THE COMPLETEBOOK OF ENOCHStandard English VersionDr. Jay Winter

Copyright 2015 by Dr. Jay WinterWinter PublicationsSome rights reserved. This book may be reproduced in any fashion with theexpress condition that it remains distributed free of charge. This manuscript is toremain free and be accessible to the public domain.Translated from the original Ethiopic manuscript and logically organized.Library of Congress Cataloging-in-Publication DataWinter, Jay.The Complete Book of Enoch: Standard Version / by Dr. Jay Winter -p. cm.ISBN 97813702078481.Theology 2.Ancient History 3.Angelology 4.Demonology 5.Biblical Scriptures

eBook CoverTitle PageCopyrightTable of ContentsIntroduction - About the Book of EnochTHE BOOK OF ENOCHBook 1 - Watchers - Ch. 1 - Blessing of EnochBook 1 - Watchers - Ch. 2 - The CreationBook 1 - Watchers - Ch. 3 - The Fallen AngelsBook 1 - Watchers - Ch. 4 - Intercession of AngelsBook 1 - Watchers - Ch. 5 - Book of the Words of RighteousnessBook 1 - Watchers - Ch. 6 - Taken by AngelsBook 1 - Watchers - Ch. 7 - The Holy AngelsBook 2 - Parables - Ch. 1 - The First ParableBook 2 - Parables - Ch. 2 - The Second ParableBook 2 - Parables - Ch. 3 - The Third ParableBook 3 - Book of Noah - Ch. 1 - Birth of NoahBook 3 - Book of Noah - Ch. 2 - Calling EnochBook 3 - Book of Noah - Ch. 3 - Judgement of Angels

Book 3 - Book of Noah - Ch. 4 - Secrets of the ParablesBook 4 - Kingdom of Heaven - Ch. 1 - Enoch is TakenBook 4 - Kingdom of Heaven - Ch. 2 - The Luminaries of HeavenBook 4 - Kingdom of Heaven - Ch. 3 - Heavenly TabletsBook 4 - Kingdom of Heaven - Ch. 4 - One Year to RecordBook 4 - Kingdom of Heaven - Ch. 5 - VisionsBook 5 - Epistle of Enoch - Ch. 1 - Guidance of EnochBook 5 - Epistle of Enoch - Ch. 2 - Wisdom of EnochBook 5 - Epistle of Enoch - Ch. 3 - Wisdom of EnochBook 5 - Epistle of Enoch - Ch. 4 - Wisdom of EnochBook 5 - Epistle of Enoch - Ch. 5 - Wisdom of EnochBook 5 - Epistle of Enoch - Ch. 6 - Revelation of EnochEXTRASDead Sea Scroll ChartBook of the GiantsEvidence of GiantsTestament of SolomonReferences to Enoch in Other Manuscripts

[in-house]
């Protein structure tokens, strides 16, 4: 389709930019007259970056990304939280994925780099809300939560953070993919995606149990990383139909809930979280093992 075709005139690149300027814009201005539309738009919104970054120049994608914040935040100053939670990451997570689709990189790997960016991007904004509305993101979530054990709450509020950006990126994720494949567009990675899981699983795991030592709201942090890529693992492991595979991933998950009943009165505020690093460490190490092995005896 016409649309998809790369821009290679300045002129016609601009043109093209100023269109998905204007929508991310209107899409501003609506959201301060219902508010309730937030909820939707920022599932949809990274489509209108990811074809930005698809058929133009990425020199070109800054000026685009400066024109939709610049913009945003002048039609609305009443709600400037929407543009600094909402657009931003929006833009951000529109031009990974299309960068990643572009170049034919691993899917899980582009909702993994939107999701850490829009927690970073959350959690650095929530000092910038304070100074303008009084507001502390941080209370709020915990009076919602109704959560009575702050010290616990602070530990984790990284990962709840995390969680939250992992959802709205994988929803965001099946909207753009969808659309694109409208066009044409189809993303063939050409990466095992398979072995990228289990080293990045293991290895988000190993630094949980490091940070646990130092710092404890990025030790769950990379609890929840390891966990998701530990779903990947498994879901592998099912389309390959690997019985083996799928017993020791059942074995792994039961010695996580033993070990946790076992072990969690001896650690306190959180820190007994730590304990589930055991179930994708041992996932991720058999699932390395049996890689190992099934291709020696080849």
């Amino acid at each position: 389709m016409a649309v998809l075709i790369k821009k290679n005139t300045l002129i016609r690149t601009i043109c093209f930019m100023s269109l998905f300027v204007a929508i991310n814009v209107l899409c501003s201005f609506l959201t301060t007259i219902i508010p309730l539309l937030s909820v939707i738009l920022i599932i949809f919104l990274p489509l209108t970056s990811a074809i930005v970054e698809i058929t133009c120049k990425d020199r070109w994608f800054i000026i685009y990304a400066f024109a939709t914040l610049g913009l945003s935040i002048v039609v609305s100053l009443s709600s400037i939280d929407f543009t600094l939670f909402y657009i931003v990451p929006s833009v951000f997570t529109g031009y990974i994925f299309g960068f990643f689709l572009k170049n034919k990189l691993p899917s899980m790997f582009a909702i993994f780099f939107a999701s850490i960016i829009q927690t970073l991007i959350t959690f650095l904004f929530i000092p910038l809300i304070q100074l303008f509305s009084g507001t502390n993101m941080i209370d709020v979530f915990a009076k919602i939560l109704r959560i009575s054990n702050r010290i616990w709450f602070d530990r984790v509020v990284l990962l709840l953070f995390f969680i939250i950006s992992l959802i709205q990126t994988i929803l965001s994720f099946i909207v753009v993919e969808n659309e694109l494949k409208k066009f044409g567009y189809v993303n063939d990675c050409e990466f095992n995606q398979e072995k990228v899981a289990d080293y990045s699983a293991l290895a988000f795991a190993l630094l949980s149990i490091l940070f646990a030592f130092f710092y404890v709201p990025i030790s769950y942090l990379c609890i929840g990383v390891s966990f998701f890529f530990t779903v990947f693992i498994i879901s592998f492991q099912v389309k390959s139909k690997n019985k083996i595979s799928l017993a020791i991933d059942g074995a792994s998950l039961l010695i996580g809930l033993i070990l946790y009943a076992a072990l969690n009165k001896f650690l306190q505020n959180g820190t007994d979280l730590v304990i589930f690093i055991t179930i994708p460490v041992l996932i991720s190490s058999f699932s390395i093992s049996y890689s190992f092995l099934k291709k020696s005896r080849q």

About the Book of Enoch(Also known as "Ethiopian Enoch")The Book of Enoch (also known as 1 Enoch) was once cherished by Jews andChristians alike, this book later fell into disfavor with powerful theologians precisely because of its controversial statements on the nature and deeds of thefallen angels.The Enochian writings, in addition to many other writings that were excluded (orlost) from the Bible (i.e., the Book of Tobit, Esdras, etc.) were widely recognizedby many of the early church fathers as "Apocryphal" writings. The term"apocrypha" is derived from the Greek word meaning "hidden" or "secret".Originally, the import of the term may have been complimentary in that the termwas applied to sacred books whose contents were too exalted to be madeavailable to the general public.In Dan. 12:9-10 we hear of words that are shut up until the end of time and,words that the wise shall understand and the wicked shall not. In addition, 4 Ezra14:44ff. mentions 94 books, of which 24 (the OT) were to be published and 70were to be delivered only to the wise among the people. Gradually, the term"apocrypha" took on a pejorative connotation, for the orthodoxy of these hiddenbooks was often questionable. Origen (Comm. in Matt. 10.18; p. 13.881)distinguished between books that were to be read in public worship andapocryphal books. Because these secret books were often preserved for usewithin the esoteric circles of the divinely - knit believers, many of the critically spirited or "unenlightened" Church Fathers found themselves outside the realmof understanding, and therefore came to apply the term "apocryphal" to, whatthey claimed to be, heretical works which were forbidden to be read.In Protestant parlance, "the Apocrypha" designate 15 works, all but one of whichare Jewish in origin and found in the Septuagint (parts of 2 Esdras are Christianand Latin in origin). Although some of them were composed in Palestine inAramaic or Hebrew, they were not accepted into the Jewish canon formed late inthe 2nd century AD (Canonicity, 67:31-35). The Reformers, influenced by the